Mike White’s agent was not thrilled to learn that he was disappearing off the grid for another reality TV adventure. The filmmaker, who had previously appeared on “The Amazing Race,” had finally achieved his dream of competing on “Survivor” — but that meant being completely unreachable for more than a month.
“It’s so funny, they’re literally the last to know,” White said of his reps at UTA. “You’re not supposed to tell anyone, but I told my boyfriend and my parents that I’m leaving. And literally a day before I leave, I gotta call my agents — and they’re not going to be happy about this.”
Once you’ve entered the game (which is shot in Fiji), there’s no exiting it — and just because White already knew Jeff Probst from Hollywood circles, it didn’t mean that he could borrow the host’s phone to check voicemails. And indeed, White’s UTA agent did try to track him down when a job offer came up during his “Survivor” absence.
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“One of my agents just never got it,” he said. “She was trying to figure out how they could get me on the island. And I was like, ‘if they pull you to take a call, they’re pulling you out of the game. It’s over.’ I got back and got these messages, ‘Tracey Jacobs almost pulled you from the game to find out if you’d do a rewrite for this Paramount movie.’ I would have literally killed myself — and killed her!”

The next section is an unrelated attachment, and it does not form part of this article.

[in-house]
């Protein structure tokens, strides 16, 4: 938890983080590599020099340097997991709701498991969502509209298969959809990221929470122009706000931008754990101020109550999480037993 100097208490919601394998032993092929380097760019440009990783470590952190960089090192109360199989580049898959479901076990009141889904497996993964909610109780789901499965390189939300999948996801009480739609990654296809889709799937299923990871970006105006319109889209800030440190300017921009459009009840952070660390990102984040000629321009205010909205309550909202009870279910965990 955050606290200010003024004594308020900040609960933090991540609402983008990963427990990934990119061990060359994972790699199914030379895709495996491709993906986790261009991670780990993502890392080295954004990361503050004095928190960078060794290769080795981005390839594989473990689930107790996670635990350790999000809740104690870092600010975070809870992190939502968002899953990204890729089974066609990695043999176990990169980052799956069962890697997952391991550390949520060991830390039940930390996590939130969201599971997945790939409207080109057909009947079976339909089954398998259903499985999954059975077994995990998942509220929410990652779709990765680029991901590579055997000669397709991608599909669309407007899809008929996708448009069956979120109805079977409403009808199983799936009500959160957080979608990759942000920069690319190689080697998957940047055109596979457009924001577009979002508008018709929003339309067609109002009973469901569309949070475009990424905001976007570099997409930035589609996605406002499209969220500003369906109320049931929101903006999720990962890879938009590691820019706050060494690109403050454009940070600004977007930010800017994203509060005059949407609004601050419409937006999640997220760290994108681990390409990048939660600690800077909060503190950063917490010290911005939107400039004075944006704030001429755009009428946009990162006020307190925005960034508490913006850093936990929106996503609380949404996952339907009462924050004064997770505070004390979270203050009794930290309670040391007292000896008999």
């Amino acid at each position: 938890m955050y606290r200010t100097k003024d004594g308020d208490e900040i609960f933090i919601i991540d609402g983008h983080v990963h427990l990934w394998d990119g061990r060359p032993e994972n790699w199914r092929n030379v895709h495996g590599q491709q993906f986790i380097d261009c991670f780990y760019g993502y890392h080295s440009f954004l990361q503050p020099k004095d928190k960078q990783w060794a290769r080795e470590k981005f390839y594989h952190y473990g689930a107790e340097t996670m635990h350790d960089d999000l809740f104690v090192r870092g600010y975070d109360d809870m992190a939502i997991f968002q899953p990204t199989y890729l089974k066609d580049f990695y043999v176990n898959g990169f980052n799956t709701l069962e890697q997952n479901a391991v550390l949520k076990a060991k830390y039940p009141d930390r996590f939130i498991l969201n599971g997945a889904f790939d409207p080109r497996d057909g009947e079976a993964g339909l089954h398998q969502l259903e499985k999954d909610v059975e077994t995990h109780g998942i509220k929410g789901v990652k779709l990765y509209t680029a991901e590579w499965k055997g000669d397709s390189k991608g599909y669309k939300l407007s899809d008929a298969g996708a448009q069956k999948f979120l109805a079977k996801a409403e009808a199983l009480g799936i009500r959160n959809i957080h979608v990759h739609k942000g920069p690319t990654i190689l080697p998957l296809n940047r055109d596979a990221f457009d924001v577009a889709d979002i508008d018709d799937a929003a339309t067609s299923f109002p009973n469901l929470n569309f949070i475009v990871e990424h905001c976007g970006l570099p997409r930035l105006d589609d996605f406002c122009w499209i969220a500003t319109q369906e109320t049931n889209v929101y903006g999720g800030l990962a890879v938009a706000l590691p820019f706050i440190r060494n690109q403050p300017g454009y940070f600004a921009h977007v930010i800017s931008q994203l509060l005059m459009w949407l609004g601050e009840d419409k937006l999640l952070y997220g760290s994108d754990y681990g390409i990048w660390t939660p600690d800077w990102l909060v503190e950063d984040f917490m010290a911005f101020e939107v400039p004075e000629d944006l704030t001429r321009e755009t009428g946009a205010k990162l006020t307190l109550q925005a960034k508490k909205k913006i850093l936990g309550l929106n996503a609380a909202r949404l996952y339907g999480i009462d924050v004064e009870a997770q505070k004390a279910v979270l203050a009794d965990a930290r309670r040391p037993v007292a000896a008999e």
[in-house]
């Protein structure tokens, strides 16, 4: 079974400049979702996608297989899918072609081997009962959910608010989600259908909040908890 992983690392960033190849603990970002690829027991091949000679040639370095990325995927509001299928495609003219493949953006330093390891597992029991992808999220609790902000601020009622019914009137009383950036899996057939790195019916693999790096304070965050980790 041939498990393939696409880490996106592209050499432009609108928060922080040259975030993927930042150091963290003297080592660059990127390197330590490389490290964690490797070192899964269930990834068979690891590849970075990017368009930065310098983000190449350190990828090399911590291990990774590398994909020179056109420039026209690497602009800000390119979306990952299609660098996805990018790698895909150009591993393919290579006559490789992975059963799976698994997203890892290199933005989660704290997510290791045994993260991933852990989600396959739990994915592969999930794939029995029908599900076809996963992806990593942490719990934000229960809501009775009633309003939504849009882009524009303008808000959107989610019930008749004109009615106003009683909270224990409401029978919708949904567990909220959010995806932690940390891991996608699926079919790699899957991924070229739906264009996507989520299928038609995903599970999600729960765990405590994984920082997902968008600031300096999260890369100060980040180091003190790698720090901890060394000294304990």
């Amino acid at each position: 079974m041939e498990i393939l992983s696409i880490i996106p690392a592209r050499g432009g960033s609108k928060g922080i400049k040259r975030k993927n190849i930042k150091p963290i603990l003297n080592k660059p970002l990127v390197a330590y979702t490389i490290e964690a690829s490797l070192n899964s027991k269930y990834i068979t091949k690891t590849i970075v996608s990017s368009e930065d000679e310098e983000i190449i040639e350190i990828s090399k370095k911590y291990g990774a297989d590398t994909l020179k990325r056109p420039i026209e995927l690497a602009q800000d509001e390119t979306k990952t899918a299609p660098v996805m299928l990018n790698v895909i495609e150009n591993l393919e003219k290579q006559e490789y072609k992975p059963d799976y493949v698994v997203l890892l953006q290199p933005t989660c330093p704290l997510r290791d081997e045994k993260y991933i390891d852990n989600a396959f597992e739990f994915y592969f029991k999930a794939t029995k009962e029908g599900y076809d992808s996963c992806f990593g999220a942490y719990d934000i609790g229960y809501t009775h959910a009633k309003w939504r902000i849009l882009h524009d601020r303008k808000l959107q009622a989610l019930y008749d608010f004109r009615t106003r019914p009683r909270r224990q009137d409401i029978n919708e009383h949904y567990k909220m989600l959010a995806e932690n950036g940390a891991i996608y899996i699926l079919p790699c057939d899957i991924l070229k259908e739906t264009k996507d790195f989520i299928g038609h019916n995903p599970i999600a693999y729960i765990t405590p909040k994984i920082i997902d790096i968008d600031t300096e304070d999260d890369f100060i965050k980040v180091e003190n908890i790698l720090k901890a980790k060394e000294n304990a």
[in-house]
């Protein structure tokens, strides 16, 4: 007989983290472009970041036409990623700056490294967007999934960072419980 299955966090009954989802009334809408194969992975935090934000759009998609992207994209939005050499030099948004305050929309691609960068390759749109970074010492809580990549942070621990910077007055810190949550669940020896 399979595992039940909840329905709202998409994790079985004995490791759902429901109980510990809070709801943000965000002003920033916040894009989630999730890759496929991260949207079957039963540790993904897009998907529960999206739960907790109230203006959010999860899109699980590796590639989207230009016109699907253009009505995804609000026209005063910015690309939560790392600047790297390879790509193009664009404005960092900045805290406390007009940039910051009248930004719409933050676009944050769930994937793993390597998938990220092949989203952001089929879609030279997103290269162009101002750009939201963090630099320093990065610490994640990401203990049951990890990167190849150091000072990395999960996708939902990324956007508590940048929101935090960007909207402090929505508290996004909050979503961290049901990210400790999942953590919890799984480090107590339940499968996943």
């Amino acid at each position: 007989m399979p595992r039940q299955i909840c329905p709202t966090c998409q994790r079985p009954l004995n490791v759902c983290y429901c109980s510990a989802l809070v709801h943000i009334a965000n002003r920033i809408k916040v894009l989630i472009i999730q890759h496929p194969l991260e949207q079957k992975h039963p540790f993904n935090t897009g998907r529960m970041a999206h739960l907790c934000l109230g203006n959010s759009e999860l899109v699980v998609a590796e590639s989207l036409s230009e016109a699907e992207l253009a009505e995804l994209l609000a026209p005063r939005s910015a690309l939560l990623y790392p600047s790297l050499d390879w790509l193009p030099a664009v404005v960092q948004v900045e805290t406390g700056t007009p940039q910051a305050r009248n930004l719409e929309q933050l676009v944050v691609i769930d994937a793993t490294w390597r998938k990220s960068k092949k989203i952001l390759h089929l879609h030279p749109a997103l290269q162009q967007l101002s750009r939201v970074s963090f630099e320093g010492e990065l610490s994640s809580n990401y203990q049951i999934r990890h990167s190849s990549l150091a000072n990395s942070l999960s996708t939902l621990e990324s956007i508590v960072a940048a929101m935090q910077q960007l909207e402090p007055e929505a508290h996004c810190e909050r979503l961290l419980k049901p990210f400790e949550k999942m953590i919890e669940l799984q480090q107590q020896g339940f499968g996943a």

Despite all that, it was a dream fulfilled for White, whose credits include creating the HBO series “Enlightened” and writing films such as “School of Rock” (which he also appeared in) and “Pitch Perfect 3.” White had persistently hounded “Survivor” producers for years to let him on the show.
“The truth is I was a ‘Survivor’ fanatic from the beginning,” he said. “‘The Amazing Race’ always looked more fun to me, you’re traveling. ‘Survivor,’ in a way, is a more fun show to watch, but it looked like it would be more hellish to do. However, after watching around 35 seasons, my philosophy is, don’t just be a spectator — be a participant. It took a while for me to convince them. But I was down to do it for years.”